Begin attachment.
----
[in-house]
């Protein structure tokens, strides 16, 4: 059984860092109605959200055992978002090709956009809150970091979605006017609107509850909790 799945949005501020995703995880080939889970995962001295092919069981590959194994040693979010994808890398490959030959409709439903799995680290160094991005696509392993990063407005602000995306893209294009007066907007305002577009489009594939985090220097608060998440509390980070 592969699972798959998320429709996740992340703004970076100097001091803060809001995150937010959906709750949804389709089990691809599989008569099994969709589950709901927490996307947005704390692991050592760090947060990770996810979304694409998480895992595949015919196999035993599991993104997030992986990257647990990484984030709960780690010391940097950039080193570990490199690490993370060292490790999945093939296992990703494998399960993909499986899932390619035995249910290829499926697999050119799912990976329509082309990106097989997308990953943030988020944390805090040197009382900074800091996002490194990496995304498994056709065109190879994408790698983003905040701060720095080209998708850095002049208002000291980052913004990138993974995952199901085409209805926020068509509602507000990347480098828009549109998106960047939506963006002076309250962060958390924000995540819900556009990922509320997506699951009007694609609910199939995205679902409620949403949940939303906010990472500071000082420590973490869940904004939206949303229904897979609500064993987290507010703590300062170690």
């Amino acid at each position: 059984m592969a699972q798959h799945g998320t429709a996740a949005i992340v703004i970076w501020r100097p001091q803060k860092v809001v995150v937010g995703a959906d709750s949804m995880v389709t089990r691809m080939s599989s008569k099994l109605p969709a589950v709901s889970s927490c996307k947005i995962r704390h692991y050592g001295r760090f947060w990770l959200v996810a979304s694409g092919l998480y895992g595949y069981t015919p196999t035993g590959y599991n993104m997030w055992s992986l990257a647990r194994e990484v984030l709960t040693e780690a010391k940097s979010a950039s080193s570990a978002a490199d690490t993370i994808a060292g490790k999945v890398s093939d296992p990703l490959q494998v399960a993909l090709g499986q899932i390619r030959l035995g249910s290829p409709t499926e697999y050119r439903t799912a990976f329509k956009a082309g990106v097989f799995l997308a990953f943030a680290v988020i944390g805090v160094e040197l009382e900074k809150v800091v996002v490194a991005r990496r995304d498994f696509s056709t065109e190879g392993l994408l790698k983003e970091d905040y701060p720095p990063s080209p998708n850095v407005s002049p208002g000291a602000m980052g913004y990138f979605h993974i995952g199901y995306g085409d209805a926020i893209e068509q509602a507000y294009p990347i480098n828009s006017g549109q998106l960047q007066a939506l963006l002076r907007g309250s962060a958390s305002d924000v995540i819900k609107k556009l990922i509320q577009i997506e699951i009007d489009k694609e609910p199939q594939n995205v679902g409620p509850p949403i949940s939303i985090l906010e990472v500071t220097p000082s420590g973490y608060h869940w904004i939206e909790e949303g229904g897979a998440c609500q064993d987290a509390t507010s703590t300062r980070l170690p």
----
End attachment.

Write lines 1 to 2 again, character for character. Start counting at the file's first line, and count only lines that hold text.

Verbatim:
[in-house]
């Protein structure tokens, strides 16, 4: 059984860092109605959200055992978002090709956009809150970091979605006017609107509850909790 799945949005501020995703995880080939889970995962001295092919069981590959194994040693979010994808890398490959030959409709439903799995680290160094991005696509392993990063407005602000995306893209294009007066907007305002577009489009594939985090220097608060998440509390980070 592969699972798959998320429709996740992340703004970076100097001091803060809001995150937010959906709750949804389709089990691809599989008569099994969709589950709901927490996307947005704390692991050592760090947060990770996810979304694409998480895992595949015919196999035993599991993104997030992986990257647990990484984030709960780690010391940097950039080193570990490199690490993370060292490790999945093939296992990703494998399960993909499986899932390619035995249910290829499926697999050119799912990976329509082309990106097989997308990953943030988020944390805090040197009382900074800091996002490194990496995304498994056709065109190879994408790698983003905040701060720095080209998708850095002049208002000291980052913004990138993974995952199901085409209805926020068509509602507000990347480098828009549109998106960047939506963006002076309250962060958390924000995540819900556009990922509320997506699951009007694609609910199939995205679902409620949403949940939303906010990472500071000082420590973490869940904004939206949303229904897979609500064993987290507010703590300062170690």